I’m not sure I need to convince you that there is an endemic dysfunction afflicting our workplaces – terrible meetings. Regardless of whether they are virtual or in-person, meetings can be really bad for a variety of reasons:
Meetings aren’t taken seriously. People show up distracted and underprepared. They are skeptical about whether anything of value is likely to happen as a result of the meeting.
Meetings last too long. Problematic calendaring protocol, poor facilitation, and lack of clarity about goals contribute to meetings taking longer than they need to take.
People wander off topic and ramble. Enough said. We have all been in these meetings. Nobody wants to be rude and nobody seems to know how to get the conversation back on track.
People don’t speak up. If you’ve ever mustered up the courage to speak only to be punished, dismissed, or patronized, you understand why many people stay silent.
Essential ingredients are missing. In the absence of key people and/or information, it’s nearly impossible to make decisions that will stick.
Meetings end with loose ends. Too often conversations end with a lack of clarity about what was decided and questionable commitment to action.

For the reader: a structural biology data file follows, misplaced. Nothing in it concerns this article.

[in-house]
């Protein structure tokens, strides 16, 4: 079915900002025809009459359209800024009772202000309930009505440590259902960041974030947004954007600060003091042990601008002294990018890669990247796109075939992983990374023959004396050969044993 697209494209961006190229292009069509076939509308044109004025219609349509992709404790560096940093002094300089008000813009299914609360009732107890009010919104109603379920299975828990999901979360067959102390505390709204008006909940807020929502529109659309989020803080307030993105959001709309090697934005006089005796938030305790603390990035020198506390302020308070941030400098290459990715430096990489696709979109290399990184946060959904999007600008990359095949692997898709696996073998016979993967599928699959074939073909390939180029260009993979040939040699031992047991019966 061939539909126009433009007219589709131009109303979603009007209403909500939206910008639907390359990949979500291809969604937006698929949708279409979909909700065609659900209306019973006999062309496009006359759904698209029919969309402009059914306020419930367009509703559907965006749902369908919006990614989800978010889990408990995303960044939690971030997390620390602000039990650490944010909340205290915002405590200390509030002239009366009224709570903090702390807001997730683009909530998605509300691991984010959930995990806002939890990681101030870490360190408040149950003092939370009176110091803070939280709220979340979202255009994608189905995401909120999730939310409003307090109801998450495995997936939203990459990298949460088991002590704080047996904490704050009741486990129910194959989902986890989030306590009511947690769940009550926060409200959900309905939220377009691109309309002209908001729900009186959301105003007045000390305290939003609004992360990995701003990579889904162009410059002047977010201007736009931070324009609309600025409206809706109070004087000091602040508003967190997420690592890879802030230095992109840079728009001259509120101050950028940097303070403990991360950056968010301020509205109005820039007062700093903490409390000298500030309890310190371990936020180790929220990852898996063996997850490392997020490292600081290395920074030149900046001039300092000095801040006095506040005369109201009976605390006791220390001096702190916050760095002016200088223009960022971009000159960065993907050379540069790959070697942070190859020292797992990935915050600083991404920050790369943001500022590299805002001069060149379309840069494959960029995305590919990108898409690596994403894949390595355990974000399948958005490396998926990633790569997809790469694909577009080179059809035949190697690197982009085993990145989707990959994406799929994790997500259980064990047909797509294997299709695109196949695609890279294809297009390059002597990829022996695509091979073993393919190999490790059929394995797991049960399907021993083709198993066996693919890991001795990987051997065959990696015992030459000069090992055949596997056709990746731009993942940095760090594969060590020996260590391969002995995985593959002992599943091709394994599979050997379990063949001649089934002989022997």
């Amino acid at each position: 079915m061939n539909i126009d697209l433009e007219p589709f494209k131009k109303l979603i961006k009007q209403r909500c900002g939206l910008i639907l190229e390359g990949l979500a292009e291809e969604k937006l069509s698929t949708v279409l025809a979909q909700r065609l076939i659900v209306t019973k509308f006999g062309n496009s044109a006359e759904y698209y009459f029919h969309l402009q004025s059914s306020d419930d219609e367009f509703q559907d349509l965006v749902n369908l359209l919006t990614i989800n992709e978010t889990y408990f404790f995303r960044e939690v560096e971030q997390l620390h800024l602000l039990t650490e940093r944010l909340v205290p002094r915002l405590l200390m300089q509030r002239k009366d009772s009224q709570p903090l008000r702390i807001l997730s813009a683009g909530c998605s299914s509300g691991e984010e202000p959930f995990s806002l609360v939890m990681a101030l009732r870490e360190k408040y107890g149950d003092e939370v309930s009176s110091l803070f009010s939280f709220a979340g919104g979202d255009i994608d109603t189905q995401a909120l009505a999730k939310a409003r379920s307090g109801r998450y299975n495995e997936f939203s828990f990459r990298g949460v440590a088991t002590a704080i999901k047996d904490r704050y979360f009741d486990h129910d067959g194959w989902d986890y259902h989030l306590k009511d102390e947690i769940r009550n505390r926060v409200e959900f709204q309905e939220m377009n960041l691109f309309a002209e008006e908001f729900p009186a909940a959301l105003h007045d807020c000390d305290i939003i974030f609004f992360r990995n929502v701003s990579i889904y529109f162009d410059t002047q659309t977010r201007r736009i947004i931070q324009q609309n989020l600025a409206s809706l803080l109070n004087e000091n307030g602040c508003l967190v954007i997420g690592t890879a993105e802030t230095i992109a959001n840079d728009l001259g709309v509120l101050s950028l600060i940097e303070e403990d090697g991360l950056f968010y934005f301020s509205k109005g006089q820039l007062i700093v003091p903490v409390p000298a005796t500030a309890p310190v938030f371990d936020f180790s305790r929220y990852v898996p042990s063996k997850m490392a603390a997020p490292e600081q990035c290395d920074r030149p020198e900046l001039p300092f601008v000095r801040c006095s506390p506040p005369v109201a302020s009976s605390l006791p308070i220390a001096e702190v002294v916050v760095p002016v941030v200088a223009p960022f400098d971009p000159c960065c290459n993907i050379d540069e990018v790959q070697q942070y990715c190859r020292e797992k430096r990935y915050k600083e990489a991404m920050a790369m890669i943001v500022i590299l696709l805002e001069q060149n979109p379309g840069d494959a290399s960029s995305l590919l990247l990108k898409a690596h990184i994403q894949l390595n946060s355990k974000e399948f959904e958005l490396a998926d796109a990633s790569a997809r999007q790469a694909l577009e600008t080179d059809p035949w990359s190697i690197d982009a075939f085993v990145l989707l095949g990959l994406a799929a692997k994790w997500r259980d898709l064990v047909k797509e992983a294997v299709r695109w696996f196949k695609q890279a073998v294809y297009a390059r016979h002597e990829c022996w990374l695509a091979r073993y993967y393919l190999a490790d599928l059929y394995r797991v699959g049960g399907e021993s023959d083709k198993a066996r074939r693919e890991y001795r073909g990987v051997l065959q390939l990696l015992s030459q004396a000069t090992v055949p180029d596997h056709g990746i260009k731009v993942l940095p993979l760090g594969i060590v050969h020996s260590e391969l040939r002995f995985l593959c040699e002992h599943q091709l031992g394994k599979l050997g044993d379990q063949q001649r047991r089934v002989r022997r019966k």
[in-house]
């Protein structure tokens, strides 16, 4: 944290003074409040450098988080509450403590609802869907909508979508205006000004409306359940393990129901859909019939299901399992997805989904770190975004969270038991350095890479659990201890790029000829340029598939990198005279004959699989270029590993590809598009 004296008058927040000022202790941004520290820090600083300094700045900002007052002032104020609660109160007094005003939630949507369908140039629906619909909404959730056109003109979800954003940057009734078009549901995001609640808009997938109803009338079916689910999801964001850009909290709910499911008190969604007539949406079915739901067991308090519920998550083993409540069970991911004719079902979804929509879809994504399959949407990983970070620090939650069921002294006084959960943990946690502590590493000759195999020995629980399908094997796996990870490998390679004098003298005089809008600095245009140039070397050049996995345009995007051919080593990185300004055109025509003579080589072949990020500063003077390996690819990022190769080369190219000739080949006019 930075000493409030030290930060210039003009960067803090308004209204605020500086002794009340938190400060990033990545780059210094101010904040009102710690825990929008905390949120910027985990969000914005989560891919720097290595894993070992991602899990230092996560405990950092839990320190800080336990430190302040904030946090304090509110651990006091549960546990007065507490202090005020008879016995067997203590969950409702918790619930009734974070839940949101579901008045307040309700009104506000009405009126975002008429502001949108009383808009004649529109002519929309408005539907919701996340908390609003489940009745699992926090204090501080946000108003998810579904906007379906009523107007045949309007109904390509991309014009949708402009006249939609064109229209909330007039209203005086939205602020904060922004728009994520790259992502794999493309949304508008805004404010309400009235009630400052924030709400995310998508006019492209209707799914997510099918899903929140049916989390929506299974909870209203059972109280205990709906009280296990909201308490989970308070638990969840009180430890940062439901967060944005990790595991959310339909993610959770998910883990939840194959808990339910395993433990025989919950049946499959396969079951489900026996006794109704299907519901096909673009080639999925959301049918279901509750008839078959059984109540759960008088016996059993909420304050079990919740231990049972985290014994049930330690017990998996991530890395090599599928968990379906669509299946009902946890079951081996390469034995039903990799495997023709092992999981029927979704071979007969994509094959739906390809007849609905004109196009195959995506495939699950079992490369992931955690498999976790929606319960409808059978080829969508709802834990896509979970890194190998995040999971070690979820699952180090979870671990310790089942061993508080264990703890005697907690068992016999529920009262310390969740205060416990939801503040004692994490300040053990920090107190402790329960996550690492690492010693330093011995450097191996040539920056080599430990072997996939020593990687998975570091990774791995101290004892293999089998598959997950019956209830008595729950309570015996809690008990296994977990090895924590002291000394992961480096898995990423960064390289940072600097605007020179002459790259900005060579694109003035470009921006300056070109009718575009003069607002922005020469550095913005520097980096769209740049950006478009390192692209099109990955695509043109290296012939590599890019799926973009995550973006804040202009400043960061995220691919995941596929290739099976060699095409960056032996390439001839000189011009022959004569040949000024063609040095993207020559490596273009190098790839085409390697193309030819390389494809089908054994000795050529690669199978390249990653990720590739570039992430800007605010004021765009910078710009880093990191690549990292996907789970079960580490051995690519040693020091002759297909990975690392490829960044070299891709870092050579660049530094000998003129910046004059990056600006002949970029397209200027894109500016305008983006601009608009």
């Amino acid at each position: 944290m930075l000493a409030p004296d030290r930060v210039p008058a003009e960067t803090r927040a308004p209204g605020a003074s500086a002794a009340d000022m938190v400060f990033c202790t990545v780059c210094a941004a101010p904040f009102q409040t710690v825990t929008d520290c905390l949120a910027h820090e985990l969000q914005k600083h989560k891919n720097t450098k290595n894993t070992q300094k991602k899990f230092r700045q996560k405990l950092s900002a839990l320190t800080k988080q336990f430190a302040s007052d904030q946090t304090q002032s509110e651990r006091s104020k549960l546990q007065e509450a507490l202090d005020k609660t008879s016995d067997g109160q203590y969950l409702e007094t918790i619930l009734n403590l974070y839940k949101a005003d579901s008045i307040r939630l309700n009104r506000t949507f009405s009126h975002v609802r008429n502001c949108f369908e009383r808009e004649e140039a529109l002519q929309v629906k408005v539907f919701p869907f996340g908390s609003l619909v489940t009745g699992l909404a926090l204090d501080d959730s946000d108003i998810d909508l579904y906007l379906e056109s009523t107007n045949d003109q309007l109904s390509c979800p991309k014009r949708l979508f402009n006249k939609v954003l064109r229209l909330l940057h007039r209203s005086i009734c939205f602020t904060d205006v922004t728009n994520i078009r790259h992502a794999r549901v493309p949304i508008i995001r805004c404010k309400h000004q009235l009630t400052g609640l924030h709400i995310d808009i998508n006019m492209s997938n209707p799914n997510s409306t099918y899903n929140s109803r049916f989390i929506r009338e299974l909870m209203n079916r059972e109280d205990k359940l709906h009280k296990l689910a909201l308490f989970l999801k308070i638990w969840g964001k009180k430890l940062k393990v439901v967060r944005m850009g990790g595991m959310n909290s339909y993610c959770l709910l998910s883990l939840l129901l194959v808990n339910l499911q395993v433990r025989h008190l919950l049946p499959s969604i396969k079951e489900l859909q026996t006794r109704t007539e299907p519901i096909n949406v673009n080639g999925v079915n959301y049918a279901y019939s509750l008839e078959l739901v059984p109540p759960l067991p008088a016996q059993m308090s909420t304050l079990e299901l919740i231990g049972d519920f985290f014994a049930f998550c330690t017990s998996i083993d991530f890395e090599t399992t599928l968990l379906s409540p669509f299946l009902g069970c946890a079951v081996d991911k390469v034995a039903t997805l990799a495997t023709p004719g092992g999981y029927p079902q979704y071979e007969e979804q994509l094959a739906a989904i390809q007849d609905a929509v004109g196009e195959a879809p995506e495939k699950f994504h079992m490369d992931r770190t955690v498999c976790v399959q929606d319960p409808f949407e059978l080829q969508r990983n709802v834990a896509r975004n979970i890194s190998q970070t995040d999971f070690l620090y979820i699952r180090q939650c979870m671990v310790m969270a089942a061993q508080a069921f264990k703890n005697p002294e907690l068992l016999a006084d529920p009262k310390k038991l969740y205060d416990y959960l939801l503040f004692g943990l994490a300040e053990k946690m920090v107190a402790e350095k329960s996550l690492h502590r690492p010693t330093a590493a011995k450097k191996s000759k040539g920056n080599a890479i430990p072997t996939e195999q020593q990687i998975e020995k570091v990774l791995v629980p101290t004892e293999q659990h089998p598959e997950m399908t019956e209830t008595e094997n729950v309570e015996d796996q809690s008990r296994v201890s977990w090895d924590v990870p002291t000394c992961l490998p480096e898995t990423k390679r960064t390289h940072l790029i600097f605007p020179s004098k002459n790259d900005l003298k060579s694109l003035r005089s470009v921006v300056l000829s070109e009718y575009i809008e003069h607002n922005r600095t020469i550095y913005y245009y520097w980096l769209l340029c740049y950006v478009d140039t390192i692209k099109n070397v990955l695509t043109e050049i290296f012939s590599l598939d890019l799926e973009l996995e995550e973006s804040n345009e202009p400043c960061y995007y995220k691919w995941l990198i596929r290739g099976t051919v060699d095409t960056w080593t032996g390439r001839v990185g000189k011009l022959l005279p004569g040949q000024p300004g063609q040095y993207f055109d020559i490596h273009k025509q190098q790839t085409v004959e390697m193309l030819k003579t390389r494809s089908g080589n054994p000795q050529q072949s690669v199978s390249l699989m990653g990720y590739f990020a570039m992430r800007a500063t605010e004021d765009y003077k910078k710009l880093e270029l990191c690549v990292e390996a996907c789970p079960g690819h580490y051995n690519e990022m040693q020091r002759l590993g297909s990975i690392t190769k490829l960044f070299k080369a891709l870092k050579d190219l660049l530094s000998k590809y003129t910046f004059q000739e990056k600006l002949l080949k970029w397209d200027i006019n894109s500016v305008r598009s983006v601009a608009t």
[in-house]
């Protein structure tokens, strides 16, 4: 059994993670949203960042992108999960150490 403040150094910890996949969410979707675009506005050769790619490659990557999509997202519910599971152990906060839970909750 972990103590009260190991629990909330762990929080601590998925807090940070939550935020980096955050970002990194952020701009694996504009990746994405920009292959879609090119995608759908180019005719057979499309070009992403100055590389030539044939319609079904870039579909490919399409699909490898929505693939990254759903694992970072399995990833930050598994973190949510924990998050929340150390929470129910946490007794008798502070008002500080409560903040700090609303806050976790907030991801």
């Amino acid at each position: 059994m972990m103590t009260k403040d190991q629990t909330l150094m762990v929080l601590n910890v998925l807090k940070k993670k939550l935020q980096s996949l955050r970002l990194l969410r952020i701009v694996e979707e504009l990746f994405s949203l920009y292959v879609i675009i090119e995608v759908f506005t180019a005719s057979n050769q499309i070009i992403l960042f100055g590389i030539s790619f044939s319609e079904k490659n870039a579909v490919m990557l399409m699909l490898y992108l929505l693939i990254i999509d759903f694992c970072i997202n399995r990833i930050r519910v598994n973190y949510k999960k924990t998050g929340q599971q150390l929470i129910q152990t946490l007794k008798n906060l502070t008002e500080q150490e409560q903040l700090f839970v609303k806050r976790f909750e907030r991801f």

Meetings never get better. Ironically, as the most frequently used business process, meetings are rarely the focus when process improvement efforts are made.
According to University of North Carolina at Charlotte professor Steven Rogelberg only about 20 percent of leaders ever receive any training on how to run meetings and even that training is typically not very meaningful. Given high levels of frustration and low levels of competence when it comes to meetings, experienced group facilitators have become 21st Century magicians – doing something nobody believed possible: making meetings not suck. They are able to create conditions through which people do really good work together. In the case of my own facilitation, people often ask me at the end of meetings, “What the hell did you just do? I’ve never experienced a meeting in which so much meaningful work was accomplished!”
It’s a matter of dropping bad habits and adopting new ones.
You don’t need a professional facilitator to make your meetings better. It can be achieved by adopting a few new practices and skills. In the coming weeks I’ll share some of the practices I’ve known to make the most difference. In the meantime, here are some “greatest hits” blogs I’ve written over the years about meeting practices.
The Meeting Scorecard
Ten Ways to Be an Exceptional Facilitative Leader
Stay tuned for a whole new toolbox to make your meetings less terrible!